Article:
A few years ago, I coined the phrase “anti-Apple militia” to describe the disjointed and incoherent group of SAI commenters that were not happy with Apple’s growing success. As Apple’s increasing dominance became clearer, the anti-Apple militia would desperately think of a new plan of attack, often shifting themes within weeks. Some of my favorites were:
1) iPhone 3GS will flop because it looks just like iPhone 3G.
2) Palm Pre will crush the iPhone.
3) People don’t want a curated Apple App Store.
4) Android will crush Apple in the U.S.
5) iPad will flop because it’s just an oversized iPhone.
6) No one is buying iPhone 4 because of Antennagate.
7) No one is buying iPhone 4S because it looks like an iPhone 4.
8) No one is buying iPhone 5 because of Maps.
Recently, I’ve seen the anti-Apple militia shift tactics and instead of attacking a specific iPhone or iPad feature, the detractors are going after the intangible; Apple’s popularity and coolness. Many anti-Apple comments are falling under the same genres, including:
“My daughter says all of her classmates are switching to Samsung and Windows phones. iPhones just aren’t cool anymore.”
“Has anyone gone to an Apple store lately? They are empty and the only people I see are older folks. Meanwhile, Microsoft stores are packed with kids. So crowded.”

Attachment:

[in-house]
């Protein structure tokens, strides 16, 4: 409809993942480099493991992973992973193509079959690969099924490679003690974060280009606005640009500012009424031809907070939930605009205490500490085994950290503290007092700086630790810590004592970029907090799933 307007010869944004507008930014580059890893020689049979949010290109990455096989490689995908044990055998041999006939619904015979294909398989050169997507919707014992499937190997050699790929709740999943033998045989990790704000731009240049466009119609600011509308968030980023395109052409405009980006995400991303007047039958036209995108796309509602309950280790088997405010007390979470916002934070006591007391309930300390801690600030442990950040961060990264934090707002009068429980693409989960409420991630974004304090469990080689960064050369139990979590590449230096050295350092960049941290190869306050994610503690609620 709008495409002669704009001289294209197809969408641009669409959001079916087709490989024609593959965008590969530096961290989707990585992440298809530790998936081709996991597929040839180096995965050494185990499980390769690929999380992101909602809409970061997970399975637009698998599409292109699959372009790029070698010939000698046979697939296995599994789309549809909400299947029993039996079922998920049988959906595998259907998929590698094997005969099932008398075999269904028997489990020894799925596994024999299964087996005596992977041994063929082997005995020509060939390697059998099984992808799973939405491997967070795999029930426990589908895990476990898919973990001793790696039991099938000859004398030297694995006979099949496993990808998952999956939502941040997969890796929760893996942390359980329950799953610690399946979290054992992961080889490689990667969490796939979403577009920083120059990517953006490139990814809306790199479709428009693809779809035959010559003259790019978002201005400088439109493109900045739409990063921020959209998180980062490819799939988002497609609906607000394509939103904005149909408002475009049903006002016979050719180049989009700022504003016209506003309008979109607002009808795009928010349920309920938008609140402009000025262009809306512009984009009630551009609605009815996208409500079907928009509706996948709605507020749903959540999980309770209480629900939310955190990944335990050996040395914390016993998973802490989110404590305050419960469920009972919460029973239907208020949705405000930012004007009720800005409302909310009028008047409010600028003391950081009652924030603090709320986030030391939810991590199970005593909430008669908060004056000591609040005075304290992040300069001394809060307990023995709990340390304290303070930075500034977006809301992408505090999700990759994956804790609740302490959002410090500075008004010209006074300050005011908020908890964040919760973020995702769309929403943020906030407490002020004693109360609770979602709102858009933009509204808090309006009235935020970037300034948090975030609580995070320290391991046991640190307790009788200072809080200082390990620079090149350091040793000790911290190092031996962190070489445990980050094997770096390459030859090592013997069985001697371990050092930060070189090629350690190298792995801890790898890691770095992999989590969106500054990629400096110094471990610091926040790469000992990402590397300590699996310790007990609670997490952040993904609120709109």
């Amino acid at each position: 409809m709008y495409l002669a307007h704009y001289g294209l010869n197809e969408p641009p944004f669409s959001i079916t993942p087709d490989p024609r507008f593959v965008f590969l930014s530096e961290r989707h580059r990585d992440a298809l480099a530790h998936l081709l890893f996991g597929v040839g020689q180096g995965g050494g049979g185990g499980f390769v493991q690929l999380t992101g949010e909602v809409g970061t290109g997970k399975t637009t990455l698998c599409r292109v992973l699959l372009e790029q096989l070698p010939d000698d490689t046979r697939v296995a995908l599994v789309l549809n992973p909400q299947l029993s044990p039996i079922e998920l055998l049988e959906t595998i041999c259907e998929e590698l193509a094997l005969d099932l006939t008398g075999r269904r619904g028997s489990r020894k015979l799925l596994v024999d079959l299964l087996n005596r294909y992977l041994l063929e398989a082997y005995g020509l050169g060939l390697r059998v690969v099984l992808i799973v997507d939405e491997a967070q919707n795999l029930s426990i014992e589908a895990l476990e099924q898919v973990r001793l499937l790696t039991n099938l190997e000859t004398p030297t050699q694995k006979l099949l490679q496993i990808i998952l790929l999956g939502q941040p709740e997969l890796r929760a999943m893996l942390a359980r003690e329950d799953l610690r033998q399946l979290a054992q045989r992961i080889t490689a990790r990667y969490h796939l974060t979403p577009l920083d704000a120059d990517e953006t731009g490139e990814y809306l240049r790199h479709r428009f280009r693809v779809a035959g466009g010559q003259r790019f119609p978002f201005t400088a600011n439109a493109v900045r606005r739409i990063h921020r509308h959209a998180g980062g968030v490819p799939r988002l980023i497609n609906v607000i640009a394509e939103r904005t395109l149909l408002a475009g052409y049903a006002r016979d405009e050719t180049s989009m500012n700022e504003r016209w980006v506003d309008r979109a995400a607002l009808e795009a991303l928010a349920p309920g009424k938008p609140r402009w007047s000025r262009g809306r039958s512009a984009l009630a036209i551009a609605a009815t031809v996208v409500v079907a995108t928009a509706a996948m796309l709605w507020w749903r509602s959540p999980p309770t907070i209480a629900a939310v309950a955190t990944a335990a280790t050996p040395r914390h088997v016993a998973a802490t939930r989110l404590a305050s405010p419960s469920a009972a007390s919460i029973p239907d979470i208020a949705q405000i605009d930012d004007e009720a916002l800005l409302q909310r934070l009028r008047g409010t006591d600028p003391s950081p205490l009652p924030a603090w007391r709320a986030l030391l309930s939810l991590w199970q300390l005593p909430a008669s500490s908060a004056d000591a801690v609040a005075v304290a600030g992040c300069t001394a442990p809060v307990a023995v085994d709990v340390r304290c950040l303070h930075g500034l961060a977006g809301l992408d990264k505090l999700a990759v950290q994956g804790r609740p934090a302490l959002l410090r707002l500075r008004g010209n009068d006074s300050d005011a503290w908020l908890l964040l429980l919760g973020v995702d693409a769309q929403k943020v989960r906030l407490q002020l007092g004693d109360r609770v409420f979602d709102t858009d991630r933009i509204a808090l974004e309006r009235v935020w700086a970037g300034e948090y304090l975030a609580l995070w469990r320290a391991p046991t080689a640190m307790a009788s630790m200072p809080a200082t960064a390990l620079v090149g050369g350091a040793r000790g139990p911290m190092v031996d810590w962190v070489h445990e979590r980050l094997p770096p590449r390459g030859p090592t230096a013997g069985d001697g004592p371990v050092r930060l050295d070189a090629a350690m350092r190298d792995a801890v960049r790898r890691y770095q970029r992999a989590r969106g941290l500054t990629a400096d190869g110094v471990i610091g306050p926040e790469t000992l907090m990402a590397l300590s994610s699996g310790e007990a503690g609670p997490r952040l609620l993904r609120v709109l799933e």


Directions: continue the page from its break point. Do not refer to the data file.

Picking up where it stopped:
“I was at the market yesterday, and some kid came up to me and couldn’t stop asking about my kick-ass Samsung phone. Youth just aren’t interested in the Phone anymore.”
I think one of the main catalysts for this new attack campaign was Samsung’s ads that mocked people waiting in-line for the iPhone 5, including the scene of a son holding a spot in line for his parents. Samsung is going after one of Apple’s largest competitive advantages: it’s coolness. I look at these shifting attack tactics as desperation. If using the battlefield analogy, Samsung and the anti-Apple militia are firing all remaining ammunition in the general direction of the enemy hoping something will stop the advance.
1) Kids can’t get enough of iPhones and iPads (literally - parents are often not willing to buy new iPhones for their children until at least 8-9th grade).
2) College students continue to embrace Apple products at an alarming rate.
3) Apple stores are more packed now than ever, with some complaining about how loud the stores have become. Will the anti-Apple militia soon proclaim “no one goes to Apple stores because they’re too loud”?
4) Despite much broader product roll-outs, including massive pre-order allotments, people are still lining up for new Apple products.
Apple competitors see the writing on the wall. Not only is Apple continuing to broaden its reach across the world, including advances into enterprise and education, but it’s coolness factor is actually expanding. As for the surveys and guesstimates showing Apple’s market share is getting trounced in China and markets where Apple has a weaker presence; a true battle is one where both sides are present.